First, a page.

“Uncreative writing mirrors the ethos of net neutral advocates, claiming that one way of treating language is materially, focusing on formal qualities as well as communicative ones. … even in their most abstracted form, letters are embedded with semantic, semiotic, historical, cultural and associative meanings.” (Goldsmith, 2011)
This lecture continued on from the theme of Uncreative Writing, previously explored in Mason’s ‘Holding Text’ lecture. This time looking at literary texts which put emphasis on form, over plot; whilst questioning the political aspect of language and art.
We were asked to look at writing not as text, but as art. Offering a new way of seeing and provoking a more personal response to the piece.
“Like a logo, a poem should be instantly recognisable.”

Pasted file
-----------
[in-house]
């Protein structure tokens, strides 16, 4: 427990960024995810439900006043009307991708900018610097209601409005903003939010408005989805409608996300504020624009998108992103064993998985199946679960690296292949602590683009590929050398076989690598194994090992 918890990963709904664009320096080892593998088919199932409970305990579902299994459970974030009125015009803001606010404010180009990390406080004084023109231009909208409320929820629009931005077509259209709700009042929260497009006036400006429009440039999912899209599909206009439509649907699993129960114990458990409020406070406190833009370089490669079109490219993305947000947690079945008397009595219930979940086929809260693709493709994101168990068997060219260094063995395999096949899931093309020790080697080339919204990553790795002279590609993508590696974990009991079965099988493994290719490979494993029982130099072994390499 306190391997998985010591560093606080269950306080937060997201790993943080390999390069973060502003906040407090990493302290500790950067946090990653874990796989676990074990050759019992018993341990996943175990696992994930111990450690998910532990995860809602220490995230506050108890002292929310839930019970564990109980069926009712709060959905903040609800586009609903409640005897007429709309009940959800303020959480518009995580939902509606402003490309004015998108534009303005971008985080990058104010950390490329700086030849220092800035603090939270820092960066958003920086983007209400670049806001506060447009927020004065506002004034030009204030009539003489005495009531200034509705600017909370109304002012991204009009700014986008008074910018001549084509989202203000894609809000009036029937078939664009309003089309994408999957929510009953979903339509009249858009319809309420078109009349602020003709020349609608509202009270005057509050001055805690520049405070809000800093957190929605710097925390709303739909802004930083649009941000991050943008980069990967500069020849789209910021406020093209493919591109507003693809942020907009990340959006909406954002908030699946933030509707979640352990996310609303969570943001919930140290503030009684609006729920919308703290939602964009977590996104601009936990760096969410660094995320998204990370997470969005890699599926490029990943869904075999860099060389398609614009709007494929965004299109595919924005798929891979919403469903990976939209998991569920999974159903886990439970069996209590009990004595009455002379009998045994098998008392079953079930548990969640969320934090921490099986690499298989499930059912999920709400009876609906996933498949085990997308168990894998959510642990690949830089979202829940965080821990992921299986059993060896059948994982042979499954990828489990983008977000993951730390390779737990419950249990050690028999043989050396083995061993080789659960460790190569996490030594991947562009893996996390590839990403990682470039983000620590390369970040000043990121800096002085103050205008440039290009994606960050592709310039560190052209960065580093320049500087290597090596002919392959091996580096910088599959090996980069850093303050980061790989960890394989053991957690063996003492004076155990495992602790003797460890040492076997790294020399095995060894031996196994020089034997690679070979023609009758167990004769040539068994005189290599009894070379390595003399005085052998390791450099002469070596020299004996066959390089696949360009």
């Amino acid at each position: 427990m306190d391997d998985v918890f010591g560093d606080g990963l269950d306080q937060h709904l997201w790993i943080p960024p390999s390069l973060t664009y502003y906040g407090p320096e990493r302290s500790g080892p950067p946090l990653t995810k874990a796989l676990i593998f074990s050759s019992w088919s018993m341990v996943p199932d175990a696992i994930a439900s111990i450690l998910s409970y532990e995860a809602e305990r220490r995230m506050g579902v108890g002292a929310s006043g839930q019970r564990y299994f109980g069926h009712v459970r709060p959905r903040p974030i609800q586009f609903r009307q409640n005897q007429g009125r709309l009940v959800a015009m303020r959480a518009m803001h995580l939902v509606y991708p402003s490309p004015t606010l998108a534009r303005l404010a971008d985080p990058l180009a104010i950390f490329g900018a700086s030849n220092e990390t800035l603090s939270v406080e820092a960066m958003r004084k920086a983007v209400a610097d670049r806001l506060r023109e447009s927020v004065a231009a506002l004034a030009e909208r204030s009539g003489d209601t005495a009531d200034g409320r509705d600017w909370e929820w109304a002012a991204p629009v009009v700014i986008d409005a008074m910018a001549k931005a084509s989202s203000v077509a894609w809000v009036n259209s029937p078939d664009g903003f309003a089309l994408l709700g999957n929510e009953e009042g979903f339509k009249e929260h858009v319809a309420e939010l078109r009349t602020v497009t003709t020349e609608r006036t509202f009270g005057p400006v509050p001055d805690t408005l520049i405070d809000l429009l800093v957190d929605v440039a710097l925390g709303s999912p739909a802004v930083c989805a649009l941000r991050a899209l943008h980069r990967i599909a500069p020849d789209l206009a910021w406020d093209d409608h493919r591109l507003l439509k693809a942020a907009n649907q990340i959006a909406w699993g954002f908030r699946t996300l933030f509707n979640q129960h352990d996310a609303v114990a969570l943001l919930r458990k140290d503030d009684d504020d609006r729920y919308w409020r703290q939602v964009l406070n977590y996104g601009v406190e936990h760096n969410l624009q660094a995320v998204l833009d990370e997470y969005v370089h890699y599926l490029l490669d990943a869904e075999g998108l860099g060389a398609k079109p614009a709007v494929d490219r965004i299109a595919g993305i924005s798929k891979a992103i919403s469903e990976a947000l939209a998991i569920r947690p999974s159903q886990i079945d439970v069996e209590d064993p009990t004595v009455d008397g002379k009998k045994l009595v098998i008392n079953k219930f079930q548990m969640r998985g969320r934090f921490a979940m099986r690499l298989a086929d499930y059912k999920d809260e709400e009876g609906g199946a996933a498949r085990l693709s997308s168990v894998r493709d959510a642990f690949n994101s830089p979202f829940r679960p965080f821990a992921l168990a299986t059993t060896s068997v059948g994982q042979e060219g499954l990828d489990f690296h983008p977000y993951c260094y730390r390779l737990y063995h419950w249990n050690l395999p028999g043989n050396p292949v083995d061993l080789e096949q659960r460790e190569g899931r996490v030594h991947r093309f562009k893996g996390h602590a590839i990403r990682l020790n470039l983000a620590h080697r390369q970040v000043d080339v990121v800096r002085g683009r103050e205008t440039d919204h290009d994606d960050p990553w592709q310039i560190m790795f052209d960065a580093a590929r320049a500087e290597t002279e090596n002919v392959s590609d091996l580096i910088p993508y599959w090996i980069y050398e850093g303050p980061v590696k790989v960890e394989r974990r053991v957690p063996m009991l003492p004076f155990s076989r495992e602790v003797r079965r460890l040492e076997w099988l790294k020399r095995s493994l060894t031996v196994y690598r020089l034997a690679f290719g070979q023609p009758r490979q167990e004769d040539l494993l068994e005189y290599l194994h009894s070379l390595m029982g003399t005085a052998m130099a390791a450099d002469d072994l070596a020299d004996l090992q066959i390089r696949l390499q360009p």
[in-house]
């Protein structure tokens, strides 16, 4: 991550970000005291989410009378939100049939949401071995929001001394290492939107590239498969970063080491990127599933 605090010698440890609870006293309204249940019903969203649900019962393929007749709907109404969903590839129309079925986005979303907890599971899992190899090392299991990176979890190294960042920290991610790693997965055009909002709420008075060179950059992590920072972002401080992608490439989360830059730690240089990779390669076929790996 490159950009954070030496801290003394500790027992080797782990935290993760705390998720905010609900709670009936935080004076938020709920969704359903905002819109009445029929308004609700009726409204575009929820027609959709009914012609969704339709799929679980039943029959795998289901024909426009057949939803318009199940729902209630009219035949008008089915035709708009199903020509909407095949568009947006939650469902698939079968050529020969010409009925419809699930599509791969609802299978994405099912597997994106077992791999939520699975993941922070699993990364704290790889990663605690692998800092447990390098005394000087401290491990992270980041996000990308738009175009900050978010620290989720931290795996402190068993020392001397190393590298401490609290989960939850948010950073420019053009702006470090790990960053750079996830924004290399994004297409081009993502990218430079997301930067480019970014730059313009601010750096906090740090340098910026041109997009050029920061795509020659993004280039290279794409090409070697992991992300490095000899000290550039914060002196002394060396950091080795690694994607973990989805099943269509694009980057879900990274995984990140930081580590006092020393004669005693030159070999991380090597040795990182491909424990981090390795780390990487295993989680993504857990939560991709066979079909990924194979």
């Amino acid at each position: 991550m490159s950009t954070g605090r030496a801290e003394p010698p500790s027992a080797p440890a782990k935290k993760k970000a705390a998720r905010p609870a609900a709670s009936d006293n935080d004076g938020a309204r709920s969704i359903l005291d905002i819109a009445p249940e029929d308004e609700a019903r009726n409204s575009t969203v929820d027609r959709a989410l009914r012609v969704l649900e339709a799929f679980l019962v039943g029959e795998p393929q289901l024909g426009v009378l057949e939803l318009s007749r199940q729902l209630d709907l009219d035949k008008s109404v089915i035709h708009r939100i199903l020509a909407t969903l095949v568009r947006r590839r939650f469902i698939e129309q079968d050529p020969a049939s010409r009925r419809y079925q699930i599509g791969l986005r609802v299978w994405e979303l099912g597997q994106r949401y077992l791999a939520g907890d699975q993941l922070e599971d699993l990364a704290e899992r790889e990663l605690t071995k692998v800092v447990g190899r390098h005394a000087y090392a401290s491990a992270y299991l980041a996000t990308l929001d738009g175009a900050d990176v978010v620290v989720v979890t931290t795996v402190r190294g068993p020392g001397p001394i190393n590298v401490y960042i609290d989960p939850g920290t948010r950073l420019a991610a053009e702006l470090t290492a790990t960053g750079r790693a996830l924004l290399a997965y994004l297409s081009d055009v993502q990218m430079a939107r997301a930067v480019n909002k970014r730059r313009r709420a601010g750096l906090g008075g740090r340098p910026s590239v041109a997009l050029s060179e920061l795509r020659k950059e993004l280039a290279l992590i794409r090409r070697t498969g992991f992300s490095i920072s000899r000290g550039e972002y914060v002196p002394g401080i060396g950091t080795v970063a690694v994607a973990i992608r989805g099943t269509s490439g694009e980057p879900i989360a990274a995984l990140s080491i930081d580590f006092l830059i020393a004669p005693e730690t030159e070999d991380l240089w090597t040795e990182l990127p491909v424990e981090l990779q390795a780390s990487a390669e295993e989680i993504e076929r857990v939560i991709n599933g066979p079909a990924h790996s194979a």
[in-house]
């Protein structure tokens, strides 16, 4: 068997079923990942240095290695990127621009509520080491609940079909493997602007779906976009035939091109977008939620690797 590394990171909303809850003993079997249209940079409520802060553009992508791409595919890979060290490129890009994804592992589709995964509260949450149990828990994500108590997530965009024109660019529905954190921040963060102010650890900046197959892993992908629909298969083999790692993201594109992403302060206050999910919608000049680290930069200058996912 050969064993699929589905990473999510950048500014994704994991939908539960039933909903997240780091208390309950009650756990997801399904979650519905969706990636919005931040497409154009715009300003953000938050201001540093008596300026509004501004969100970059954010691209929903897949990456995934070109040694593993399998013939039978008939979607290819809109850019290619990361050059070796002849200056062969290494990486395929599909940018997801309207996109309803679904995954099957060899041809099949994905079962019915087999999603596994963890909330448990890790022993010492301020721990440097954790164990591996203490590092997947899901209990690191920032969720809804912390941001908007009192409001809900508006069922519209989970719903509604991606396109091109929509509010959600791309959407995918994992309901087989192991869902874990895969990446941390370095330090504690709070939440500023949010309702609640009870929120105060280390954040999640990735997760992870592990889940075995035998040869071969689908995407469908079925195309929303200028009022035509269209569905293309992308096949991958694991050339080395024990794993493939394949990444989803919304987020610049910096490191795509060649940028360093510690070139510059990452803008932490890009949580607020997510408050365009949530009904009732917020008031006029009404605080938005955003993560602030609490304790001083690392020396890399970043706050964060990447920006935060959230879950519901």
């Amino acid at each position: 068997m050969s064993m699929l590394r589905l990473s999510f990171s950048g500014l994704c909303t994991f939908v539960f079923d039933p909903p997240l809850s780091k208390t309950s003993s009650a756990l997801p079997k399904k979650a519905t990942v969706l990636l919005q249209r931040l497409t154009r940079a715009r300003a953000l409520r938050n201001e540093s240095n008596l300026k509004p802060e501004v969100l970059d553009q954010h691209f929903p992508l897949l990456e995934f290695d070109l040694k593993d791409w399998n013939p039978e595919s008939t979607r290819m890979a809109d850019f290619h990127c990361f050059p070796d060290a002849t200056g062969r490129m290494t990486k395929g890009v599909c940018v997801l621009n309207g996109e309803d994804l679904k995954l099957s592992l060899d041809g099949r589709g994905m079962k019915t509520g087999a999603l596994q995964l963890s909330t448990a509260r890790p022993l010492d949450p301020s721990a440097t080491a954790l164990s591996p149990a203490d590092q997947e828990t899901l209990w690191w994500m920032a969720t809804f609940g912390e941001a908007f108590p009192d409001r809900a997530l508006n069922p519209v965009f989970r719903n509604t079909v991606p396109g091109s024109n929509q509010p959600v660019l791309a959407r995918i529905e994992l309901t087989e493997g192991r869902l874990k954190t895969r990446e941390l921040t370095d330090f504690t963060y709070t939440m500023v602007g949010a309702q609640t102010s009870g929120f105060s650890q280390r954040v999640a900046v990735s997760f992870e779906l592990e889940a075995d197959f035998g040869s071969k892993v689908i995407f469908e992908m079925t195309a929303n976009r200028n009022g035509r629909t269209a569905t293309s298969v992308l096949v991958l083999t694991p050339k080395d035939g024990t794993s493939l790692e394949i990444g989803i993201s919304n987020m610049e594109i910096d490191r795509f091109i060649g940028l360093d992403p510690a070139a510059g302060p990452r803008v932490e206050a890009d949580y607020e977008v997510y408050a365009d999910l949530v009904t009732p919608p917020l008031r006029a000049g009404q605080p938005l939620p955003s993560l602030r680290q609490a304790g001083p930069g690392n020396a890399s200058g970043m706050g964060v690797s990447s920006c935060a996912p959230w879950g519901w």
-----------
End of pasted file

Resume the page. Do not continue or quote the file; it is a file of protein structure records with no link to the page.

Concrete poetry, a term coined in the 1950s, is the treatment of words and letters as building blocks with the intention of using letter arrangements to enhance the meaning of a poem. Examples of concrete poetry:
In the lecture, we were asked to create our own concrete poetry. This is my attempt.
After the Concrete Poetry movement, came Oulipo,in the mid 20th century. It had similar characteristics, working with restraints and non emotional writing. ‘A Void’, written by George Perec, a key member of this movement, was written entirely without the use of the letter ‘E’ whilst following the Oulipo style, which links to the non emotional aspect, as he cannot make reference to his own name, or his family and their names.
This lecture, despite more interactive than others, didn’t keep me captivated, perhaps because I was already set on basing my essay on Eysler’s First Things First lecture/topic. I learnt a lot about the different movements in poetry and I have been taught to view written language in a more extensive range of forms however it is not a theme I am particularly interested in perusing.